Real species and ideology

Richard Pyle deepreef at BISHOPMUSEUM.ORG
Tue Apr 20 22:39:49 CDT 2004

Not sure if Taxacom will le me send another post, but here goes:

Ron Gatrelle wrote:

> Refugia and
> biogeographical isolation and suture zones reveal that many so
> called clines
> = blend zones are actually tension zones where two once separated
> subspecies
> are now in contact - usually for the first time in their several thousand
> year separate evolution from long gone ancestors.   Thus, I look at the
> reproductively "stable" regional populations (subspecies or species) and
> discard the in-betweens (populations or hybrids) OR see them as
> buffer zones
> maintaining the phenotypes (subspecies) or genetic integrity (species) of
> the taxonomically delineatable segregates.

But on what time scale do you define the word "stable"?  We've only been
paying attention for a few hundred years -- probably not long enough to
identify "stable" on an evolutionary time scale.

> If I were looking at the Missouri River and then the Mississippi River I
> would see two rivers.  Then I could go to where the Missouri
> flows into the
> Mississippi and at the junction (blend zone) try to figure out where one
> stops and the other begins - and then expand that intellectual exercise
> until I have denied the existence of both the Missouri and Mississippi.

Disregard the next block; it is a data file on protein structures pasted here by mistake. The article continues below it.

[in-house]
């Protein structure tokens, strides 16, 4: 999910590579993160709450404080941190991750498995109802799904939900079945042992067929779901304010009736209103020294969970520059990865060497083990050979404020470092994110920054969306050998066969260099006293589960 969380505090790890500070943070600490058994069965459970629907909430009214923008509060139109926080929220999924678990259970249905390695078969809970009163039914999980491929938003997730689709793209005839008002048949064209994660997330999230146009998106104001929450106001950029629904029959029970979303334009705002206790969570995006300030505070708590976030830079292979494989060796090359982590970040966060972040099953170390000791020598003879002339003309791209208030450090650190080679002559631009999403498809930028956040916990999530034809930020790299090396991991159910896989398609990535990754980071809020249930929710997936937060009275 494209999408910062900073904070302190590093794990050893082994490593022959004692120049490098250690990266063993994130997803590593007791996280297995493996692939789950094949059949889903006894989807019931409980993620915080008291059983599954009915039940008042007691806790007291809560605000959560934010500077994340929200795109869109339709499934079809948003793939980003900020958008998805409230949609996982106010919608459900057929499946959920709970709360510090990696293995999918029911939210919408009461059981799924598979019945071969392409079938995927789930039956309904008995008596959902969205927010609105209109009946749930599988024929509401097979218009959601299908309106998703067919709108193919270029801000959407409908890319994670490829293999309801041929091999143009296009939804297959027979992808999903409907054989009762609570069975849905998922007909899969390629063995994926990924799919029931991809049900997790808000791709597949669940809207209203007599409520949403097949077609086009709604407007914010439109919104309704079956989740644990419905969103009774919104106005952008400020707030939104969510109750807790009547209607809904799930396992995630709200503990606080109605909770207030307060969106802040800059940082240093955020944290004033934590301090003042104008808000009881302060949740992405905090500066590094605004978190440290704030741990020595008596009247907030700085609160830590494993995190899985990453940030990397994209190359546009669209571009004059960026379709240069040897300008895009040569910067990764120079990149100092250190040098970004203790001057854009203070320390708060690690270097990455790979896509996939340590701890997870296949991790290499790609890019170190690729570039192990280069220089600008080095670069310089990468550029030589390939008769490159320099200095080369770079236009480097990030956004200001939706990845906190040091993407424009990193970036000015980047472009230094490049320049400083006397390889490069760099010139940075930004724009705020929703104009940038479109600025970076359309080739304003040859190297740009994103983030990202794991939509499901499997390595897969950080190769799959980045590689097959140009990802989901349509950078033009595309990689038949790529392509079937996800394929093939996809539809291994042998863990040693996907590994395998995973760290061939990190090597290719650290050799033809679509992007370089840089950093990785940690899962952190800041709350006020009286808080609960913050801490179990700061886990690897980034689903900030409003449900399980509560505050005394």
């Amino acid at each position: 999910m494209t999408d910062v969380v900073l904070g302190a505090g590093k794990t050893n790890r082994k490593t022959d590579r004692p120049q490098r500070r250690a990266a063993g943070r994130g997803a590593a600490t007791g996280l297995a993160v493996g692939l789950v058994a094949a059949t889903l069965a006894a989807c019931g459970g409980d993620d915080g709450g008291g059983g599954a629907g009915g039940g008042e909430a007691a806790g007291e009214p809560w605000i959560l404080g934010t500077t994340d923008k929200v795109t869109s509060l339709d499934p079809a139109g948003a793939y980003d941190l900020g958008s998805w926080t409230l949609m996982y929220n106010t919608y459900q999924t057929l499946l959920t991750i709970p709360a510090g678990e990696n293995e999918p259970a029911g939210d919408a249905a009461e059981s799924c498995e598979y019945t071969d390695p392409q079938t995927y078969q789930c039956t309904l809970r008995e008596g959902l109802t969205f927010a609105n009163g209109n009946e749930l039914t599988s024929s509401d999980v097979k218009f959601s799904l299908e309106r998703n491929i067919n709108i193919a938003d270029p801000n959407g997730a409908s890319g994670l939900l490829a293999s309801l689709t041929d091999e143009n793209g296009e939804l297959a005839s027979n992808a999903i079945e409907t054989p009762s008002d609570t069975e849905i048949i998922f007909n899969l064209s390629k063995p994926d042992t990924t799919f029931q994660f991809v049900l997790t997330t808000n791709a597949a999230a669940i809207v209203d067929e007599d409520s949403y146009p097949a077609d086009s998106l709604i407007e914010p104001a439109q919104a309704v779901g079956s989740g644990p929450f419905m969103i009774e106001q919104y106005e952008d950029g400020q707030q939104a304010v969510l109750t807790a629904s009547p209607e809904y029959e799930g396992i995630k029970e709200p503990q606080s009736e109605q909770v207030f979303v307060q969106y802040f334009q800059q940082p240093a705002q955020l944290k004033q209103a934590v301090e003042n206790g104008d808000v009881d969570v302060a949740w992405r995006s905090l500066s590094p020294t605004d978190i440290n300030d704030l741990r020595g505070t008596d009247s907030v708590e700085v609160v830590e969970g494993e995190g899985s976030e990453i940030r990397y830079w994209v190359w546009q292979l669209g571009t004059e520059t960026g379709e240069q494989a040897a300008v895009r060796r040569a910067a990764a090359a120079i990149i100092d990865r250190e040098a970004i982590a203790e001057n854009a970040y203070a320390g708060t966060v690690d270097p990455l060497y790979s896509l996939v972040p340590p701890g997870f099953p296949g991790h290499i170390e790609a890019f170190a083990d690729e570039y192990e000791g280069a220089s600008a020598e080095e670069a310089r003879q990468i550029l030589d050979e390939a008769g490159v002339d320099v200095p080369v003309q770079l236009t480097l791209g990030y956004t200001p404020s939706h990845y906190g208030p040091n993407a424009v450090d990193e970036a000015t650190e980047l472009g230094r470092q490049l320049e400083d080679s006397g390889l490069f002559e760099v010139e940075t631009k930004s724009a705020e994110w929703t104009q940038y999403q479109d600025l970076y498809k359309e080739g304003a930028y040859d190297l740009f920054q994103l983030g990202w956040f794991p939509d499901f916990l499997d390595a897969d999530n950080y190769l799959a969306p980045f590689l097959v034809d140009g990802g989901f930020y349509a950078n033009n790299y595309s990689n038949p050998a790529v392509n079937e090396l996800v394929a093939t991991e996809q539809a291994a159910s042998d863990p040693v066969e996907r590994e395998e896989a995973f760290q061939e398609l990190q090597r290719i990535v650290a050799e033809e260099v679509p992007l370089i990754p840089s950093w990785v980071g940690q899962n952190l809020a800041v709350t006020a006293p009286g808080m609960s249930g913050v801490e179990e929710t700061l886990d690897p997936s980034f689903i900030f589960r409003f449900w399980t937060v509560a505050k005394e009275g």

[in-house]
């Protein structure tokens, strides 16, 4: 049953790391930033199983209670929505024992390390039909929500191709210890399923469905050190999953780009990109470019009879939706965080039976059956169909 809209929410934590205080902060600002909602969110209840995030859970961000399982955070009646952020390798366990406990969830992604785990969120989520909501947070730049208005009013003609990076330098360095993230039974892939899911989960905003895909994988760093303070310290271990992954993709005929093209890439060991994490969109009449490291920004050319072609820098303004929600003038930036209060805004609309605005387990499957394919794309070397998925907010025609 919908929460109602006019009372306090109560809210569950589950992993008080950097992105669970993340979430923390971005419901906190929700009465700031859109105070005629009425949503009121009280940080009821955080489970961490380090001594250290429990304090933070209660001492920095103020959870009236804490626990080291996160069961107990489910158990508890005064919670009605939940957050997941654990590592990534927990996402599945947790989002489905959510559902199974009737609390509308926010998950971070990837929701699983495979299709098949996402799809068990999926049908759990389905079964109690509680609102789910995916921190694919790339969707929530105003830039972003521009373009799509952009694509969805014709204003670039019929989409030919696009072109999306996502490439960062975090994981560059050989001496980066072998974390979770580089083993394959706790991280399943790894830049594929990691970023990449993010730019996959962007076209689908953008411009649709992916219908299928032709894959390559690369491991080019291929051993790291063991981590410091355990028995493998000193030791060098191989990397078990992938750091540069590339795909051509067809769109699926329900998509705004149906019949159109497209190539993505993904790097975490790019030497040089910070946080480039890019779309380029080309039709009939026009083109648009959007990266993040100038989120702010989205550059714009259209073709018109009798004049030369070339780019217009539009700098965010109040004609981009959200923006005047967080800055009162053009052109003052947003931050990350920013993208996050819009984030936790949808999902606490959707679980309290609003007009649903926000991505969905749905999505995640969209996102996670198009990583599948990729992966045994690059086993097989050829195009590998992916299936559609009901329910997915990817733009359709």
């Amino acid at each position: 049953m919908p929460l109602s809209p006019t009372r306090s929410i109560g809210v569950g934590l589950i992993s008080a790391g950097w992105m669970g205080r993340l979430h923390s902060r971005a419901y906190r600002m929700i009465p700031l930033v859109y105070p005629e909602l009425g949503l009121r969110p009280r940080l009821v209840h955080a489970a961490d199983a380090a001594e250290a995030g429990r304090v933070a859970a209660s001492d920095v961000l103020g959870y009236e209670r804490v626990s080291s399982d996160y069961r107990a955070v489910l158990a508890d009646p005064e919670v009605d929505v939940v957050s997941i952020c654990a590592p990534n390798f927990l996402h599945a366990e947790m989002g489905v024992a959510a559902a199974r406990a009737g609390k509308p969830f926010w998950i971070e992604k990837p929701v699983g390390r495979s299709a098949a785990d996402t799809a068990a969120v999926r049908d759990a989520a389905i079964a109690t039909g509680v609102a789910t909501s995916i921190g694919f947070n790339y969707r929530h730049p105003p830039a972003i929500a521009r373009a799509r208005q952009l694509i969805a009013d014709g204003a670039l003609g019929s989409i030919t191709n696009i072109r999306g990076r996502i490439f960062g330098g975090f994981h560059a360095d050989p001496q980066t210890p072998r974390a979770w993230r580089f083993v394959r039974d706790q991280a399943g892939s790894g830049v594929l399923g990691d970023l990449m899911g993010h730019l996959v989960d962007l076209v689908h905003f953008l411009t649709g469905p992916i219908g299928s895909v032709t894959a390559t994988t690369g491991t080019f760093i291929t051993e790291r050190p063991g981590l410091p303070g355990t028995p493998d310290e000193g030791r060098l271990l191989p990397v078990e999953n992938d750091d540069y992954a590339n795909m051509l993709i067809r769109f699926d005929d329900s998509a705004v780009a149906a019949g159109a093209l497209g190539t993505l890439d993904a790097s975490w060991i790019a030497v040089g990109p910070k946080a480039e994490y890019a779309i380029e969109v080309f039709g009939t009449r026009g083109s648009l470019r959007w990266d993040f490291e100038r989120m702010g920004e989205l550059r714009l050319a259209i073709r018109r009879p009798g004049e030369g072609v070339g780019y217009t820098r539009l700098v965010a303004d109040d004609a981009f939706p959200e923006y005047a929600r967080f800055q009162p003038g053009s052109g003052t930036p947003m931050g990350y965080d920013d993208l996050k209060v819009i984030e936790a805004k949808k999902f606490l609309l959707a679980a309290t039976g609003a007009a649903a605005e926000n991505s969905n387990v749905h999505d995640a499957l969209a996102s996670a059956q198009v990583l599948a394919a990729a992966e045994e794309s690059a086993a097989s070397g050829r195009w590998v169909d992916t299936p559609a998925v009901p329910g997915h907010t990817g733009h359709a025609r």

Maybe you would deny the existence of both rivers, but I wouldn't.
Actually, what I would recognize as "reality" are individual water
molecules.  If I happened to stumble onto the rivers at a point well
up-stream of the junction (where the exchange of water molecules between the
two conduits is trivial -- limited to evaporation/precipitation, or
migration via groundwater), then I would cluster the two sets of water
molecules into two separate defined rivers.  If I happened to encounter the
river downstream of the junction, I would be confident in assigning the
entire set of water molecules from shore to shore into a single
species...err...river.  But if I happened to hit the point of confluence,
I'd be unsure whether ay particular molecule came from one source or the
other, so I would call"subrivers".

The river analogy is messy because it's flowing in the opposite direction
(towards convergence, rather than divergence).  A better analogy would be a
river that forks.  When examining the two paths downstream of the split, I
would be faced with the decision of calling the two forks by different
names, or instead treating the land between the two forks as an island
within a single river.  If I lacked the ability to walk downstream a bit to
see if the two forks re-converged, or if they stayed separate all the way to
the ocean, then I would study the local geology and make my best guess as to
whether the water molecules within two forks would ever mix again before
they reached the ocean, then apply the river nomenclature accordingly.

The problem between knowing whether to call two populations distinct
"species" or mere "subspecies" (following the definitions in my previous
posts), is that the correct answer depends on unseen future events. My
advice is to not succumb to "physics-envy" and try to force-fit some sort of
testable objective set of criteria to distinguishing "species" (when that
may very-well lead to obstructions in communication); and instead continue
to perpetuate the use of Linnaean nomenclature in a way that is more or less
consistent with how it has been used for centuries.

Now, I REALLY gotta get some other stuff done tonight!


More information about the Taxacom mailing list